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The Fish, Explication


Mr. Blanco

Explication of Elizabeth Bishop’s Poem, “The Fish”

Assignment:  Write an explication of Elizabeth Bishop’s poem, “The Fish.” 

A good explication makes clear to a reader what may have been unclear before he or she reads the explication.  An explication aids in the understanding of a poem; it unfolds, elucidates, or makes the meaning of a poem clear.  It is “a reading” of the poem, that is an interpretation of a poem based on the words that the writer uses in the poem.  The reader (in this case, the writer of the explication) writes her or his interpretation of the poem, bringing to the interpretation subtle nuances that someone else might miss.  However, an explication should not be so idiosyncratic or “odd” that a reader might consider the interpretation absurd.  Base your explication on text, structure, and logic.

Formal requirements of this assignment:  Six paragraphs, with at least 9 sentences per paragraph.  It must be typed, double-spaced, with the student information in MLA format.

Below are some resources that may help you complete this assignment.


Below is a link to the complete text of the poem:

Below is a youtube “audio” of Elizabeth Bishop reading “The Fish”:

Short Biography of Elizabeth Bishop:

 Below is a link to an analysis of “The Fish”

 Below is a link to a psychoanalytic reading of the poem:

Additional Information About the Assignment

After an introduction to poetry and after examining several poems, the explication essay assignment will be introduced.  Students will be emailed the assignment (see Addendum 1), which includes requirements and resources for writing an explication.  The entire class will receive the following homework assignment to prepare for using the Jigsaw method of cooperative learning:  “In your own handwriting, copy the entire text of Elizabeth Bishop’s poem ‘The Fish.’    Write the definitions of any words you do not know.  Also, write down any words that suggest the attitude of the speaker in the poem toward its subject matter (the actual fish – a Goliath Grouper – formerly known as a jewfish). “ 

            In the next class session, students will be placed in six groups, with 4 – 5 students in each group, depending on the size of the class.  Each group will be given a copy of a section of the poem “The Fish” for which they are responsible for explicating completely and connecting it to other parts of the poem.    The groups will self-select.

            Each student within each group will be responsible for fully explicating at least one line of the poem and producing two or three sentences that fully explain the student’s individual section.  Each student will post his or her response to a class blog.  The recorder for each group will compile the individual responses and write a paragraph with the sentences from each individual in the group.  The group paragraphs will be posted to the class blog.  Each group will then take the material that the other groups produced and write a complete 6-paragraph explication essay of the poem.  The six essays will be posted to the class blog, where every individual student will be required to write a comment about each essay.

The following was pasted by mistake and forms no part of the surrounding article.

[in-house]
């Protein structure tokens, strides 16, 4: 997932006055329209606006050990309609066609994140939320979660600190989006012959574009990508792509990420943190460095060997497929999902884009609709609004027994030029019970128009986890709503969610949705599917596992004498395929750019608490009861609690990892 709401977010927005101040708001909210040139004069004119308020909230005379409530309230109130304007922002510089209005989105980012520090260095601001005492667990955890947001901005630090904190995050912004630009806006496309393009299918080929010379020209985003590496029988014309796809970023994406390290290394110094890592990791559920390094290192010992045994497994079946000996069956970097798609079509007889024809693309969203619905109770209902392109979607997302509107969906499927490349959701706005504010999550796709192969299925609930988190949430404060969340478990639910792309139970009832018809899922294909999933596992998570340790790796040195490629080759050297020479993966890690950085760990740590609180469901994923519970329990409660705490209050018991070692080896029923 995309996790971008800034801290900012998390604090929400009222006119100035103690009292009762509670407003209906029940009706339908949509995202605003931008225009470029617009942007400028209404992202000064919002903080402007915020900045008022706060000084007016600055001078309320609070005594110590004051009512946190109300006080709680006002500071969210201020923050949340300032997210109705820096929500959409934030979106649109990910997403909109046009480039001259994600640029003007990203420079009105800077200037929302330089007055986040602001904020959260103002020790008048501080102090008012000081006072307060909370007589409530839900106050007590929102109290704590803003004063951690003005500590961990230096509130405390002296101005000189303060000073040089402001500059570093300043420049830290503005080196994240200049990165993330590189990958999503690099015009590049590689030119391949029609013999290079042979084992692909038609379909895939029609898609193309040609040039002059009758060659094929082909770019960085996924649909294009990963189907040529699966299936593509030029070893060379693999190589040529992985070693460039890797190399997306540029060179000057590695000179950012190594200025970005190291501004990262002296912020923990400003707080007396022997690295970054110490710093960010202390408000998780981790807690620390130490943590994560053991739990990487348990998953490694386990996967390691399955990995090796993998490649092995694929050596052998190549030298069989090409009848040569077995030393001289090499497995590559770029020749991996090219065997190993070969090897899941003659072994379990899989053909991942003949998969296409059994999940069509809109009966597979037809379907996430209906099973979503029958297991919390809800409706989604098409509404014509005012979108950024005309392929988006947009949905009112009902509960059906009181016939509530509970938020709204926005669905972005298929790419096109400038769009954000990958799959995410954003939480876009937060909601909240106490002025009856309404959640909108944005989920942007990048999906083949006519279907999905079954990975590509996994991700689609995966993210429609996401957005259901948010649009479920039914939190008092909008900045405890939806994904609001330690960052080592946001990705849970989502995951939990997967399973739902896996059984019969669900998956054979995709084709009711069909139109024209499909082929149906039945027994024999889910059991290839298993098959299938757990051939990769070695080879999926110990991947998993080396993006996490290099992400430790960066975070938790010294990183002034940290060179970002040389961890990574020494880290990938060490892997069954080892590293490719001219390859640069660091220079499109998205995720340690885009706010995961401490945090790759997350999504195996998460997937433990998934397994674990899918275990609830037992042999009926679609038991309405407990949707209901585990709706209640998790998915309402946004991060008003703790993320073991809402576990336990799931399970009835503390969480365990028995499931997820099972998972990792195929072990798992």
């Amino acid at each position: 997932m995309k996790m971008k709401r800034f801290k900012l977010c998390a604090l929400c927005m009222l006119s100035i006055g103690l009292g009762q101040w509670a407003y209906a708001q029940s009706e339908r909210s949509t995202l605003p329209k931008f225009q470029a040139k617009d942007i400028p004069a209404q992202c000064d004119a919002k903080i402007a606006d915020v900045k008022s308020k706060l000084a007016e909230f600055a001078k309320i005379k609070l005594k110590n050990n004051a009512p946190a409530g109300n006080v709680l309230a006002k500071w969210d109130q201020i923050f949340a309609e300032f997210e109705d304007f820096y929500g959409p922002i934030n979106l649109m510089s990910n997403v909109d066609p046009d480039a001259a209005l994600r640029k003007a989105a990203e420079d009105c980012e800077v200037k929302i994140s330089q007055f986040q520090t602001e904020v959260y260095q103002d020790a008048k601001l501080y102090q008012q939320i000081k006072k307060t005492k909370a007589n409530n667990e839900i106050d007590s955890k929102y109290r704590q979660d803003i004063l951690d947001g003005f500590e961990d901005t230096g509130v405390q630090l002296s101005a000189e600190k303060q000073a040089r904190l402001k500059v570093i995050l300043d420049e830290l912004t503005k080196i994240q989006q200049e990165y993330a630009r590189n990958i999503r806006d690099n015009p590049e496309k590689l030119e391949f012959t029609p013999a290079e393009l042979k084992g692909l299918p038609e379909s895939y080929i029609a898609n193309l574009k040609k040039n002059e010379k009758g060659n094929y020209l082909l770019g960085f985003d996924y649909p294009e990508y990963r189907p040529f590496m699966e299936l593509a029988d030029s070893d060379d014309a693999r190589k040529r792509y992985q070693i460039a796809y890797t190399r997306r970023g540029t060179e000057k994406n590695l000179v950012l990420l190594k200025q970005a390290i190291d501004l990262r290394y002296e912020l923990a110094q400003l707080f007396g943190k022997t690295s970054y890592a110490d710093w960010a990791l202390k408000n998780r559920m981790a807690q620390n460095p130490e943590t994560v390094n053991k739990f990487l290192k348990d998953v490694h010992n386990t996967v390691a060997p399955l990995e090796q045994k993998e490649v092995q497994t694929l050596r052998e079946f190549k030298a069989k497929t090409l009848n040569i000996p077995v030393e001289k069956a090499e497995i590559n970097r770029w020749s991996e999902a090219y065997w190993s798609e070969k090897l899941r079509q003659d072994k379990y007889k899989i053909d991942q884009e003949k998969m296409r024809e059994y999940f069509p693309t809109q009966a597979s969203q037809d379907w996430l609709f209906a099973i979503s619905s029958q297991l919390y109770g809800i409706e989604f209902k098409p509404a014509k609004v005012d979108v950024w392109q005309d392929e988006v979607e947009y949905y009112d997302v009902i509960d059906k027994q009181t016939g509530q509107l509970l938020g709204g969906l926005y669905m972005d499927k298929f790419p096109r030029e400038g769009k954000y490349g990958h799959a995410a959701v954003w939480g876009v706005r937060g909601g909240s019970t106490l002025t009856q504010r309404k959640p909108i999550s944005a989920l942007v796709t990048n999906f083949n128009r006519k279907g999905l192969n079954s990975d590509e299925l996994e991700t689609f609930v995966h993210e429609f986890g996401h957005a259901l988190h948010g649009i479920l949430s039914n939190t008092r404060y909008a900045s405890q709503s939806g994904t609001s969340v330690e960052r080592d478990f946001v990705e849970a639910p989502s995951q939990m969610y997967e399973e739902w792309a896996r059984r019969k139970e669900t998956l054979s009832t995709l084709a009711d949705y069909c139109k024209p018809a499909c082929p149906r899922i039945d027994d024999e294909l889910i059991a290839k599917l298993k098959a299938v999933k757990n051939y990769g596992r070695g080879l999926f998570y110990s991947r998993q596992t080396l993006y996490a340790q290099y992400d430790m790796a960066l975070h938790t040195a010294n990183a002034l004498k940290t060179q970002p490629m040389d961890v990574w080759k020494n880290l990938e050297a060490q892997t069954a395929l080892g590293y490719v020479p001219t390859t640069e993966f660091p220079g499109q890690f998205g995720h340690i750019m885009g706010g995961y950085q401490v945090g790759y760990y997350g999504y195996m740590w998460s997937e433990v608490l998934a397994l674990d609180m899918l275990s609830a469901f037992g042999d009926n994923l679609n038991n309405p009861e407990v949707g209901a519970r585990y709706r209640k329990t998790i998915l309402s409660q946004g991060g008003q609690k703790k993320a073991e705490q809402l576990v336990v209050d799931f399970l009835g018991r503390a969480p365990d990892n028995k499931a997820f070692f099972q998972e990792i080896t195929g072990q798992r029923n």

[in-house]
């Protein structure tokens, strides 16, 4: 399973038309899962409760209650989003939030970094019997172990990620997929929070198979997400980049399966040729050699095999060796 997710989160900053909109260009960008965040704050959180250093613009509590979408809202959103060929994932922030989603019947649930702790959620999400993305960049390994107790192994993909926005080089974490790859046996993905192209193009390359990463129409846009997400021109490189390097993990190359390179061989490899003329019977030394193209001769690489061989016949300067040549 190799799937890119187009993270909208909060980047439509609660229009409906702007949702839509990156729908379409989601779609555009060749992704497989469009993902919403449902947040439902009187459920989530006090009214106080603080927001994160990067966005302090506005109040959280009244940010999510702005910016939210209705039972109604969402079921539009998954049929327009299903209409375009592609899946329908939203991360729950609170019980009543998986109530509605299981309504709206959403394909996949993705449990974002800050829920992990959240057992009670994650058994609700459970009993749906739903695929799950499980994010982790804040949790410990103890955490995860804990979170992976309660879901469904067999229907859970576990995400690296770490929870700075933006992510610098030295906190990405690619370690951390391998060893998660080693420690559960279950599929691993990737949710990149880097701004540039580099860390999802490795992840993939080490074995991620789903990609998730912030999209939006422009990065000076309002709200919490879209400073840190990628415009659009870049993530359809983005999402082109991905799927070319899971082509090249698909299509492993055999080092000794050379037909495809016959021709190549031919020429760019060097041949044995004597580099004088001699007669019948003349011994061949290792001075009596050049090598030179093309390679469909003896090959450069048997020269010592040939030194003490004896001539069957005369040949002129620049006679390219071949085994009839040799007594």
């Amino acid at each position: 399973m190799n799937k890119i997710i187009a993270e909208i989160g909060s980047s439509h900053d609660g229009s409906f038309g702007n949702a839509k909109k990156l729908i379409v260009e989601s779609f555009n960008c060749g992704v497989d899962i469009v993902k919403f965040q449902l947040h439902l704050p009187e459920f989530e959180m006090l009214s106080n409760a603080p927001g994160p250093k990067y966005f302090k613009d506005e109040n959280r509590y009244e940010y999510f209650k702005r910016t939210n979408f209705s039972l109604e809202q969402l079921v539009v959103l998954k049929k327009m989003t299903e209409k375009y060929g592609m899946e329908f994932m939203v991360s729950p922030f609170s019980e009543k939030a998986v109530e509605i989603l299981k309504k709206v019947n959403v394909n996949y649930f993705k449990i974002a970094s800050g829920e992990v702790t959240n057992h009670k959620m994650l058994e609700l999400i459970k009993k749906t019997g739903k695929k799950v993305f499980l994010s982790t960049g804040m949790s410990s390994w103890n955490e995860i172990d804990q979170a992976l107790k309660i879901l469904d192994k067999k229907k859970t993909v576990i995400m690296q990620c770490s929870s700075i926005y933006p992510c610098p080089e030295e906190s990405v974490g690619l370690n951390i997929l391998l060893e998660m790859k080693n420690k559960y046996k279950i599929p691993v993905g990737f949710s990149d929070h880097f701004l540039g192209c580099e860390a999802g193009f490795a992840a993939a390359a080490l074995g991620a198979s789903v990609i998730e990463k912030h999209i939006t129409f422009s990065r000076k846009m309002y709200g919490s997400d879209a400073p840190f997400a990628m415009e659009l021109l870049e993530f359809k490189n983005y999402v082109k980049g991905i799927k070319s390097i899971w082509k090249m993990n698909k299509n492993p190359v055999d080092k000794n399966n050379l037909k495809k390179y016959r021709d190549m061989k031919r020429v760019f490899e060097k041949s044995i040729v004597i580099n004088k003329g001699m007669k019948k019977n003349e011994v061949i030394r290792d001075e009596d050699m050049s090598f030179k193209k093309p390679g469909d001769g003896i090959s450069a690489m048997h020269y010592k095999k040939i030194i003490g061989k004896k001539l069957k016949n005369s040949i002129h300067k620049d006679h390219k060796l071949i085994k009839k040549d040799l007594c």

The final step of the teaching method is that each student will gather the material on the class blog and write and submit his or her individual explication essay for a grade by me.  Each essay will also be evaluated by each student in class using the grid developed for this project.

University of North Carolina’s explanation of how to write an explication:


Useful advice on explication from Northern Kentucky University


More useful advice and links from Duke University:



  1. Bianca Piedra says:

    The poet is thinking deeply about the fish, its pain, suffering, and exhaustion of always trying to get away. In a way making a connection, or empathising with the fish. By saying she is admiring his sullen face she is producing some type of respect for its gloomy face and hook filled mouth


  2. Lidya R says:

    The fish had taken all the space revolved around with nowhere to move. Like if someone had drawn the fish with brown pattern strips. After decades and decades of life the patterns blended into dark brown wallpaper.


  3. Marina V says:

    Bishop compares homely and old fish’ skin pattern with ” full blown roses” which are usually representing beauty. “Stained and lost through age” and “speckled with barnacles” reminds us again of how old the fish is ( it has to be in a water for a long time for barnacles to grow). Another mix of ugliness and beauty author using to describe the fish: “fine rosettes of lime” refers to barnacles which are shaped like yellowish (lime) color rosettes. Poet seeing the fish as an old wise old man, maybe a soldier.


  4. Lisa Thomas says:

    As she pulled the fish out of the water with nylon strings and held him beside the boat, she was
    finally able to get a full glance of its entire body.
    It was at that special moment in time when she realized, that she and the fish had something in
    common; they both endeavored struggles in their lives, survived battles and gained victory.
    Once she envisioned the positive prospects of life, she decided to indulge herself by releasing
    the miraculous creature back to his wild to perhaps share some of his victorious tales to his
    minnows without ever having to fight again!


  5. Adrian Gasca says:

    By looking into his eyes she is trying to find the gateway to his soul.also the fish was scared at first when elizabeth bishop looked into his eyes and their was a sudden connection with each other.that the fish eyes where suddenly the fish looked at me i saw a sparked in his eyes.


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